You should not be vaccinated while you are using steroid eye drops. Steroid eye drops decrease your resistance to eye infections. It is a serious problem if your eye becomes infected with the smallpox vaccine virus. This exposure can happen when you touch your eye when the vaccine virus is on your finger. If you have had refractive eye surgery and are using steroid eye drops you should not be vaccinated until after the prescribed period. If you are planning to have refractive eye surgery, you must wait at least 30 to 60 days after your smallpox vaccination or until the scab has fallen off your vaccination site, whichever is longer. Please contact the IHB if you have any questions.

  3. Are there any medical conditions that would exempt me from taking the smallpox vaccine?

    Some people should not get the smallpox vaccine unless under emergency situations:

    • People whose immune system is not working fully (due to disease, medication, or radiation), such as HIV/AIDS, cancer, transplant, immune deficiency
    • People diagnosed with eczema or atopic dermatitis, now or earlier in life
    • People with current skin conditions, such as burns, impetigo, contact dermatitis, chickenpox, shingles, psoriasis, or uncontrolled acne, until the condition clears up
    • Pregnant women
    • People with a household contact who meets any of the conditions above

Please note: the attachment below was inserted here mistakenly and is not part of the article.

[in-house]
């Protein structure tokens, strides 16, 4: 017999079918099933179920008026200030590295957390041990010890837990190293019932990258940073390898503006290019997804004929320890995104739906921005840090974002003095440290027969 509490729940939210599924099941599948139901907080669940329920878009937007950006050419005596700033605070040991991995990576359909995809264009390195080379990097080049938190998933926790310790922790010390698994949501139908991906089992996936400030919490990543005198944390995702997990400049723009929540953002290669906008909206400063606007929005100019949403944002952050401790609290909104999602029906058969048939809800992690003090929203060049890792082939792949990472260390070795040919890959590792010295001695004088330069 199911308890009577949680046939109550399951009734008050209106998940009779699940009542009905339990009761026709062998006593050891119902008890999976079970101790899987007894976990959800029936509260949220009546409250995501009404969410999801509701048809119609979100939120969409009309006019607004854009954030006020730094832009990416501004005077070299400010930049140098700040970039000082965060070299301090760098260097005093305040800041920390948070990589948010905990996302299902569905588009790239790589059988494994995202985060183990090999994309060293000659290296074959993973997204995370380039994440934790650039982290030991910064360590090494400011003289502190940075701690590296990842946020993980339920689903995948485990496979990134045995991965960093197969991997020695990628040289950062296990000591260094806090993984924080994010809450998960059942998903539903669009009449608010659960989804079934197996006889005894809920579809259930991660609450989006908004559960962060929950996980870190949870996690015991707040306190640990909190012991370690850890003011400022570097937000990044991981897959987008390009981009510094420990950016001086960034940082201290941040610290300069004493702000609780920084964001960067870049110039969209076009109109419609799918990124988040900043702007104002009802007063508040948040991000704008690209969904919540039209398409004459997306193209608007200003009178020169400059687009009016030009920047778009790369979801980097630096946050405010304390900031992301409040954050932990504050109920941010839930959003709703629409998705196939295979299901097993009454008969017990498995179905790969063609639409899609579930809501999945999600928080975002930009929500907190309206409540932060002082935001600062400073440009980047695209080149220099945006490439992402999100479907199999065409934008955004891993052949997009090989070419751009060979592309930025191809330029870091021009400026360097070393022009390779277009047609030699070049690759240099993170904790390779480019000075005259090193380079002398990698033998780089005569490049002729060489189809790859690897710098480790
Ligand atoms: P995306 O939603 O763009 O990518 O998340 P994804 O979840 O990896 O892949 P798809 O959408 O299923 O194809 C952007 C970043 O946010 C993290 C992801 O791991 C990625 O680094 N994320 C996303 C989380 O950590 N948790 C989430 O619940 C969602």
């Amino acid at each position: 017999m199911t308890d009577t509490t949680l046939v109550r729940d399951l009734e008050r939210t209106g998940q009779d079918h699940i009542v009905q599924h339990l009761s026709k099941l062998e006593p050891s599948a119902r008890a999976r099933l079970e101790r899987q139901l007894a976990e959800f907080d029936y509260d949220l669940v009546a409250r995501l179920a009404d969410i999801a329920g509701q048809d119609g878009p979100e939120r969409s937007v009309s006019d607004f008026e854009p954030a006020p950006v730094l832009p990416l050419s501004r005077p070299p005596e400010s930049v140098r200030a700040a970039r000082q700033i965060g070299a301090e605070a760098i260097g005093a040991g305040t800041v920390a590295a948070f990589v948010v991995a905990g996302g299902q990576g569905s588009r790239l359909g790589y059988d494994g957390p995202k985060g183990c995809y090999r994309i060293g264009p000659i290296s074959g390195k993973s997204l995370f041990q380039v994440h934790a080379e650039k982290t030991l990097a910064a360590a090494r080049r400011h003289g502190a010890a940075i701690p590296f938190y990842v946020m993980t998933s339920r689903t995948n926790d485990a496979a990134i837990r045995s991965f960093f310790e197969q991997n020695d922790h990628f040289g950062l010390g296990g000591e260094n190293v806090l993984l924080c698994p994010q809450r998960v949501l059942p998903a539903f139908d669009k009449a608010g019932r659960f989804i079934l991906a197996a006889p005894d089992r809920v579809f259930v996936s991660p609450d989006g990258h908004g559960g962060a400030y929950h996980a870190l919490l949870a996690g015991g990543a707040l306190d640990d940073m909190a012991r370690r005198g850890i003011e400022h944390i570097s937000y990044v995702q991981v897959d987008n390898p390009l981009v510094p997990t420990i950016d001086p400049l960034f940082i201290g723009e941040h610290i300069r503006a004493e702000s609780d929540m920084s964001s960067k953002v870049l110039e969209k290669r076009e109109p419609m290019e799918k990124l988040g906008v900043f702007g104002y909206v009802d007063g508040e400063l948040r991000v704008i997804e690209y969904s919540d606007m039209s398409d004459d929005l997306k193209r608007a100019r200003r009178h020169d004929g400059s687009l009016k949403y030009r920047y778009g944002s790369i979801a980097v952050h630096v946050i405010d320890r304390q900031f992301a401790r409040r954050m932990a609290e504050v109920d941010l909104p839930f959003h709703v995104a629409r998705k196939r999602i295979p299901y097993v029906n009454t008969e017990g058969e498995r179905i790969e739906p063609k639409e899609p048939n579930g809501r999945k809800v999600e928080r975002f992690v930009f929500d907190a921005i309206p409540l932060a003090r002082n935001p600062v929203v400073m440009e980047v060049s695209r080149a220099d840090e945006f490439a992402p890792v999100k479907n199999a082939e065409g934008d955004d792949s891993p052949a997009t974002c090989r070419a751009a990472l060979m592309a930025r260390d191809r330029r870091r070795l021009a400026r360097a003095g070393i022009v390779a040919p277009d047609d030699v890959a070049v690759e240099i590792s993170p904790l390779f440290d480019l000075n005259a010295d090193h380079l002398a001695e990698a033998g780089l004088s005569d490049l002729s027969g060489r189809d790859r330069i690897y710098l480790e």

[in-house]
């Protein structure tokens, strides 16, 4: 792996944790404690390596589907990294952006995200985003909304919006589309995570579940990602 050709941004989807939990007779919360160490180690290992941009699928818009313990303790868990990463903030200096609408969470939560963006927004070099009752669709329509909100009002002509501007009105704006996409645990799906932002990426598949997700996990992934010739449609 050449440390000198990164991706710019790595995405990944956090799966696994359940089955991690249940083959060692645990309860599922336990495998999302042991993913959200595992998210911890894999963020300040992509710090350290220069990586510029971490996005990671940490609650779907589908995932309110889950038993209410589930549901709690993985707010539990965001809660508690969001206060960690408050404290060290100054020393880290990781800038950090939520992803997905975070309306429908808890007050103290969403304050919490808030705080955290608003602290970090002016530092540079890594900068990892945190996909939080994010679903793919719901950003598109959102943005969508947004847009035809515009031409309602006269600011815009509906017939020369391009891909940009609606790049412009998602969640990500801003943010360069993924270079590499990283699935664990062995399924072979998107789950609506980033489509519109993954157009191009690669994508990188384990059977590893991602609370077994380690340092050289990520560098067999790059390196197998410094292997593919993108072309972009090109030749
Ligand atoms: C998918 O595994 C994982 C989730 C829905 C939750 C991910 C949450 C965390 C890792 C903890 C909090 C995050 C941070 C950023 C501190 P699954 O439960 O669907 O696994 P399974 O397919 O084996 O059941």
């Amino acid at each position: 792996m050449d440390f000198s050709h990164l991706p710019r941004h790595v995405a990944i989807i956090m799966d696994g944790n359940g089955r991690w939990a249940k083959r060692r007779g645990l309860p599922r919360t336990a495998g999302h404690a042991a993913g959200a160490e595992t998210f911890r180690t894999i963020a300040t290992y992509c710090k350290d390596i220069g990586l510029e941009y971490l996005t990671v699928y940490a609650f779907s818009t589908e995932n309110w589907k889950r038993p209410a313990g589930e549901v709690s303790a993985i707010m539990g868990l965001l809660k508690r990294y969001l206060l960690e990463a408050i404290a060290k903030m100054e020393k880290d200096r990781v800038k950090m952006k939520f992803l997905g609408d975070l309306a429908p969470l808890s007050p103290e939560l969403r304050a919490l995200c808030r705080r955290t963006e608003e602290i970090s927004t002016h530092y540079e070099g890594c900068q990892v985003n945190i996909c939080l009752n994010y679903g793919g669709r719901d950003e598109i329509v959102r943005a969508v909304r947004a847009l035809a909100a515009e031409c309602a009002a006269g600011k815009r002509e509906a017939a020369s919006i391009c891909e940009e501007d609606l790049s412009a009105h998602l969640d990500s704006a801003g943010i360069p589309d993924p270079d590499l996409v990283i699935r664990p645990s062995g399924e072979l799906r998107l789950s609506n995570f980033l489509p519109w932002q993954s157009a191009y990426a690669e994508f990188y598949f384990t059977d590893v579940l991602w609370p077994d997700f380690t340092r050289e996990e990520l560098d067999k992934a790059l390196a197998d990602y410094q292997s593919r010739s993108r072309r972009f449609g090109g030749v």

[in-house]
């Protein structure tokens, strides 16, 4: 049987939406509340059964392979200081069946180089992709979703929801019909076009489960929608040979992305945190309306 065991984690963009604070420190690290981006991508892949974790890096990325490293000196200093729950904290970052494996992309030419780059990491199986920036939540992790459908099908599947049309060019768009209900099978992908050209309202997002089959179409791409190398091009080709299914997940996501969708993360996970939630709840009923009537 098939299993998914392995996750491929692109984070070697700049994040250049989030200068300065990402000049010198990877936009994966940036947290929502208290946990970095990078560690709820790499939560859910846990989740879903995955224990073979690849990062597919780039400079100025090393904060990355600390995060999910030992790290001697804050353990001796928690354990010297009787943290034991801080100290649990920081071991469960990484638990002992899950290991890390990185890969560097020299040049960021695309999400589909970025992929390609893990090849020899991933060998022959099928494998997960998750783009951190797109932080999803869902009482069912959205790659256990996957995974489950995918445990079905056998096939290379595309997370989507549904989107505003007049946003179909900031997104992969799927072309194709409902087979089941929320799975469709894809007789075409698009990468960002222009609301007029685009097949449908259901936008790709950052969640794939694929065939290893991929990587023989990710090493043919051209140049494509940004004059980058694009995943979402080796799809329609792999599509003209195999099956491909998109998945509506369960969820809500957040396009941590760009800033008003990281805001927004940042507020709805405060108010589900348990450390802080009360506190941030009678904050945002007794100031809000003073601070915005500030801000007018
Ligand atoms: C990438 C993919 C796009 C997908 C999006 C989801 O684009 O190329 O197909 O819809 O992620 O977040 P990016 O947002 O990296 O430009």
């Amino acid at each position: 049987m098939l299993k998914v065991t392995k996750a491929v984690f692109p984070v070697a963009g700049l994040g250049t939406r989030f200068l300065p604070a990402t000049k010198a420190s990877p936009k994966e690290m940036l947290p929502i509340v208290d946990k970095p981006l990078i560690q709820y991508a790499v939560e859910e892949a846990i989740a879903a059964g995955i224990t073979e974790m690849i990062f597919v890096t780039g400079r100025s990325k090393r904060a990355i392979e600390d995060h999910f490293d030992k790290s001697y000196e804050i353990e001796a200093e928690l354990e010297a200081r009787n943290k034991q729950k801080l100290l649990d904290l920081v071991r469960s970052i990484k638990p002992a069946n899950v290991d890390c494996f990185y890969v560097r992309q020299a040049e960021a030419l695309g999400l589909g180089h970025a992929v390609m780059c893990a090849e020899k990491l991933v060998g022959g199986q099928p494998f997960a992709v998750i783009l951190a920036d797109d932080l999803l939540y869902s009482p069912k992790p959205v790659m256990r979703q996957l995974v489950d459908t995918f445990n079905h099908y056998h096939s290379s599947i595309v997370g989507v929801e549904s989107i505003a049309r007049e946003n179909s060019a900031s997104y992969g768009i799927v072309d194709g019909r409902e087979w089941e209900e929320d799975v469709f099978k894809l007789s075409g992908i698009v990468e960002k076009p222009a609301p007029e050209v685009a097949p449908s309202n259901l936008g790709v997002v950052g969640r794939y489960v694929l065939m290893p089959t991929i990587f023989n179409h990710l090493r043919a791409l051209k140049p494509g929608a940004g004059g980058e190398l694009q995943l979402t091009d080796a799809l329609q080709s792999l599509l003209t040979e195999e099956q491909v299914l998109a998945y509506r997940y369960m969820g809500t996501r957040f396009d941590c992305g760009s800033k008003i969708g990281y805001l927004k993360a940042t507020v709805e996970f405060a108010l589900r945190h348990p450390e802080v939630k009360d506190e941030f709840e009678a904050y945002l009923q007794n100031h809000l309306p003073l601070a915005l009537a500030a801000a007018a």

• People with serious heart or vessel conditions (such as angina, heart attack, artery disease, congestive heart failure, stroke, other cardiac problem)
    • People with 3 cardiac risk factors (smoking, high blood pressure, high cholesterol, diabetes, family history of heart disease before age 50)
    • People taking steroid eye drops or ointment
    • Breastfeeding mothers
    • Anyone who had problems after previous doses or is allergic to the vaccine or any component

    In a smallpox outbreak, even people with exemptions to vaccination should be vaccinated if exposed to smallpox, unless extremely immunosuppressed.



  4. Should people with lupus get vaccinated?
    People who have been diagnosed with lupus should talk with their physician about whether or not they should be vaccinated, considering the state of their disease, the medications they take, and their personal risk for specific infections. Several medical studies have shown that people with lupus can be safely and effectively vaccinated against influenza, hepatitis B, pneumococcal disease, and other diseases that would pose a significant risk if they were infected. For military personnel with lupus, providers are authorized to grant medical exemptions according to the patient's specific situation. Medical specialists can advise how to get the best benefit from vaccination in such circumstances.

  5. Can I get smallpox vaccine if I don't have a spleen?

    You should discuss your concerns and your individual situation with your medical provider to be sure.